In Redding this week, a sixth-grade member of our community suffered severe injuries in a house fire and subsequently passed away. This is an unthinkable tragedy and our thoughts and prayers go out to the Karlson family.
The Historical Society of Easton was recently awarded a $5,600.00 CT Cultural Fund Operating Support Grant from CT Humanities. This grant assists organizations like ours as we recover from the pandemic and will help maintain and grow our ability to serve the public.
With these funds, the Historical Society can continue preserving documents and photographs through improved computer infrastructure. New equipment and software will allow our volunteers to digitize and upload our archive for public access. These needed upgrades will help us provide learning opportunities for students and adults in our community.
The Society currently manages two historic properties in town. This includes the Adams Schoolhouse, circa 1850, and the Bradley-Hubbell Homestead, circa 1816. The latter is listed on both the Connecticut and National Registers of Historic Places. As advocates for Easton’s recently adopted Demolition Delay Ordinance, the Society also provides valuable guidance for homeowner’s of historically significant properties.
In-person talks hosted by our Society will begin again this March 12th at the Easton Public Library’s Community Room with a visit from Marty Podskoch, author of the marvelous travel guide, The Connecticut 169 Club. He will be speaking on the history of the Civilian Conservation Corps in our state. https://www.eventbrite.com/e/the-90th-anniversary-of-the-civilian-conservation-corps-its-history-work-tickets-535764966437.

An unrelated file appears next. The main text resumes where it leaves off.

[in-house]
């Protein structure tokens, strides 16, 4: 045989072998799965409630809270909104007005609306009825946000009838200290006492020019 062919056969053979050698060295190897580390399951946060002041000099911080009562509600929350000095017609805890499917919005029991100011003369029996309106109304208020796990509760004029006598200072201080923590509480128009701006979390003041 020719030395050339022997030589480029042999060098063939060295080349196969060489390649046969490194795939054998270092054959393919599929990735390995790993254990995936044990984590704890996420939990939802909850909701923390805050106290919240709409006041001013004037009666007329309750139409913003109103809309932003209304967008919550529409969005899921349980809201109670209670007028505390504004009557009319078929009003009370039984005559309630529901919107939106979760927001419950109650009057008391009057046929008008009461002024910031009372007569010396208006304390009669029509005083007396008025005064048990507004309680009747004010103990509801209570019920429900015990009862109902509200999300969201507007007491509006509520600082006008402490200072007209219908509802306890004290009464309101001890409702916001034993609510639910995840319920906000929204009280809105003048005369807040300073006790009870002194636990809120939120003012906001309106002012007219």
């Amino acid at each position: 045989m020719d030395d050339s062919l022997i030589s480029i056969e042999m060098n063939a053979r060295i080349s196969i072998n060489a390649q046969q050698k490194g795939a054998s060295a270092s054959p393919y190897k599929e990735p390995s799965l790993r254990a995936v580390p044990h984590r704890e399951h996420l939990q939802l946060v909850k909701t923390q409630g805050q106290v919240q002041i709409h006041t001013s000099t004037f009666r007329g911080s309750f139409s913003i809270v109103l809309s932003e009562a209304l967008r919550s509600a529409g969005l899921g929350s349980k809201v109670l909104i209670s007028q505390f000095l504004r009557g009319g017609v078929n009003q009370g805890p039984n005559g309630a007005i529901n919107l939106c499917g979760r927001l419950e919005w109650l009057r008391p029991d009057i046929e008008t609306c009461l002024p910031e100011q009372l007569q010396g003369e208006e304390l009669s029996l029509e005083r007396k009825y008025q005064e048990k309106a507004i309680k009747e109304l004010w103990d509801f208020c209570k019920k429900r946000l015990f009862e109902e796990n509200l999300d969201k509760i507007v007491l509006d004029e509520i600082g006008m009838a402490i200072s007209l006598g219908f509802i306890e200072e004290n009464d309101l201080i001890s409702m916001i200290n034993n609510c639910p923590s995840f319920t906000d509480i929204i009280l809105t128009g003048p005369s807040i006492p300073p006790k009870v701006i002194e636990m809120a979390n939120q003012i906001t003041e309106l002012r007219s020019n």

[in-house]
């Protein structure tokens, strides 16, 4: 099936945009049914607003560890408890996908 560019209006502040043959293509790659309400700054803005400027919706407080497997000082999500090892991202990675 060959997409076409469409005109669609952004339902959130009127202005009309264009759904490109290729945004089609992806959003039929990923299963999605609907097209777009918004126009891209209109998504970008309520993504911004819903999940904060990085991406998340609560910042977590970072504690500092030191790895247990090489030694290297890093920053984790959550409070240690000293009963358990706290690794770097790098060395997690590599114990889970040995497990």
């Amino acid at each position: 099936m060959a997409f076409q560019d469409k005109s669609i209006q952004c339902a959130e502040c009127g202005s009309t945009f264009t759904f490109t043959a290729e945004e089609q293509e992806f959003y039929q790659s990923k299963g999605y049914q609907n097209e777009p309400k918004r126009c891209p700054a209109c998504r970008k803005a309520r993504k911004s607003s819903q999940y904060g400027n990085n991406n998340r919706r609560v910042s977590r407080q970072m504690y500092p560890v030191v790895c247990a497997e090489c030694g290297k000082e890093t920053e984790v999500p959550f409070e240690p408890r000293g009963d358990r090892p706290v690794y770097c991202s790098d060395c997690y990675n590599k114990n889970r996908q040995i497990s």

Silverman’s farm and Jacob Conover have agreed to continue farming the land in front of Staples Elementary School and providing the wonderful educational opportunities for our students to learn about agriculture and nutrition consistent with our farming heritage.
To reiterate something I posted a few weeks ago, the region 9 board recently approved renovations to the athletic complex at Barlow to be considered in their new budget which would include a second new turf field and better locker room/meeting facilities. Redding has allocated $200,000 of their rescue money to the project to pay their half for their town’s usage of the facilities in cooperation with the school. This is complicated in that we, the Board of Selectmen, as well as our Board of Finance believe that this is not an appropriate use of those funds. We have earmarked our funds for a new EMS headquarters, which unquestionably is a legitimate use for the money. This is an honest disagreement between the two towns as to the appropriate use of the funds and I respect Redding’s decision. I just disagree.
There is already a significant private fundraising drive going on in Easton intended for the field, but it has not been well publicized. I would urge you to contribute what you can. The contact person is Rich Cremin, email@example.com. Many in town, I believe realize that our children are disadvantaged by the lack of reliable field space available in inclement weather. Building an additional turf field at Barlow would be a huge benefit to our town and our children. In the past, when this was raised as a possibility, there were serious objections to building a turf field in Easton. This would solve that problem. I would urge you to consider what this could do for our town, and consider contributing. I am bringing this up again because I feel this is critical for our children. Please take it to heart.
Town offices will be closed on Monday, February 20th in observance of President’s Day.
Have a great weekend.